In a new Baffler article, writer Anne Elizabeth Moore goes into Vice Media, recounting the history of the 19-year-old publication, and how it shifted from a hipster frat-boy mess of jokes and “truthtelling” to a Rupert Murdoch-approved (he has a five percent stake in the company), big media-feeding, empire of cool aimed at millennials. As Vice has become a mainstream media company, it’s been awkwardly riding the line between status quo-questioning provocateurs and professionals running a media empire — as we detailed when they responded to the controversy over the female-writer-suicide fashion spread, which they eventually took down and apologized for, like grown-ups.
But as Moore writes, the ethos of Vice Media is rooted in easy sexism and racism: “Vice is, however, ‘edgy’ as a marketing ploy, following an utterly predictable strategy to afford loud, mostly white, dudes to act out at will, to acclaim but little consequence.” That anti-humanity goes hand-in-hand with Murdoch’s reign, as detailed in the gross tabloid violations and phone hacking that embroiled News of the World in scandal and its eventual closing.
But Vice has been doing OK; it is a $400 million company with lovely offices situated in Williamsburg. Brands will pay to be associated with Vice’s cred with hipster millennials, the scariest generation, who apparently hate all of old media, from HBO and MTV to UFC and Intel.
With edginess and something like respectability come Vice’s forays into journalism, a recent concept for the company, which is notable for its gonzo journeys to places like North Korea, where Dennis Rodman met Kim Jong-Un, and its ongoing attempt to report on war zones by giving correspondents Google Glass and seeing what happens. For Moore, Vice’s practices sidestep “the core foundations of journalism,” as the work is sloppy, nonsensical, and inaccurate, while also in thrall to the brands that keep Vice’s work alive.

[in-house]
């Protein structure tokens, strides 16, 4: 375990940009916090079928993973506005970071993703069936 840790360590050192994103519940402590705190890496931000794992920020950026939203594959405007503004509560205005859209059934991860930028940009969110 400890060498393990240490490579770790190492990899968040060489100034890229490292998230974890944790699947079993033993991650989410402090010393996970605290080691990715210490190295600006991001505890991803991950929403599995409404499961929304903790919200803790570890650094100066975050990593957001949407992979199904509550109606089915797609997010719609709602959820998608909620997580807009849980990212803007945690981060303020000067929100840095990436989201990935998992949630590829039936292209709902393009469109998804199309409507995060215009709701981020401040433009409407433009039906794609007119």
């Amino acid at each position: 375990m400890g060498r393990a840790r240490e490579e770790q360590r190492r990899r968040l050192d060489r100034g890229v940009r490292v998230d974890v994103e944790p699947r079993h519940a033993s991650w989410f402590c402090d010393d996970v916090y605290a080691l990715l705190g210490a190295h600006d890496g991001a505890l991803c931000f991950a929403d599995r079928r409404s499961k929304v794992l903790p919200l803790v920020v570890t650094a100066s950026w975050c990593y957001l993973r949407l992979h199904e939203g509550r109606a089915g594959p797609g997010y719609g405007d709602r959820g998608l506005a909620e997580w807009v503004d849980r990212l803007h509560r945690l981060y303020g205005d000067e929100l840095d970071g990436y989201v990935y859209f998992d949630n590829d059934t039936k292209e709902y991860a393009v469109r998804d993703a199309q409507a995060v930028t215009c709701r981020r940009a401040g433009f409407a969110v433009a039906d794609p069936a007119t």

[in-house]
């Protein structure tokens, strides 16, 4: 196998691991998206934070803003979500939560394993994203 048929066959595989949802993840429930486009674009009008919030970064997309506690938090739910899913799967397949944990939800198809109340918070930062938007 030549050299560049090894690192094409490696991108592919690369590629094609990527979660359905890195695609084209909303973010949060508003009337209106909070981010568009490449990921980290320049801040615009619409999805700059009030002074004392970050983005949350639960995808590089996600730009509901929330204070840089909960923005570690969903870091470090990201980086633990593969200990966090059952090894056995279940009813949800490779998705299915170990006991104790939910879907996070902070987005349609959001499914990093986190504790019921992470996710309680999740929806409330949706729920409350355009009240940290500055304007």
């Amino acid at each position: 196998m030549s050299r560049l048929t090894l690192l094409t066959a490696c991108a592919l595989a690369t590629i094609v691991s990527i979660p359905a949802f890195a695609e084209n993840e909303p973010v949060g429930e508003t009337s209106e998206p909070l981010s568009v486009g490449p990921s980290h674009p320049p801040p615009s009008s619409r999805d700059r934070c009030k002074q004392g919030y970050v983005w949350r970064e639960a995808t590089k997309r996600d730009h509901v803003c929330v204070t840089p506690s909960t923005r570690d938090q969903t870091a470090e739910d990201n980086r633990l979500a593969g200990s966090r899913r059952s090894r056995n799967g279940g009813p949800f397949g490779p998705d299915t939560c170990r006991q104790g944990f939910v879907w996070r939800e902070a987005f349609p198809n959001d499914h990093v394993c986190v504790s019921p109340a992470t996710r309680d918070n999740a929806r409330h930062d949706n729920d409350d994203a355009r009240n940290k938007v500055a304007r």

Yet Vice’s Shane Smith, the founder and CEO, takes a particularly profane approach to complaints about Vice’s journeys abroad. In an interview with The Guardian, he says, “Dialogue always works. That’s what news is. And we’re going to show you what’s going on … every other news agency in the world would’ve fucking love to have that footage.”
The cushiness between Vice and brands may not seem like news now that everyone knows everything and is prematurely jaded, but Moore outlines, thoroughly, how toxic the relationship between Vice and respectability can be, since there’s a slew of money-making schemes and people to denigrate along the way. Perhaps it’s safe to think, when there’s something good to look at on Vice’s website or show (like, really, anything written by Molly Crabapple, an artist and journalist who I’m not sure would’ve gotten the same kind of break from other media outlets), that going to Vice is like going to Urban Outfitters, where youth culture, formerly a form of rebellion, is depending on your dollars, cents, eyes, and somewhat tacit approval — you’re there, aren’t you? — of a culture that’s detrimental to a lot of people who aren’t Shane Smith.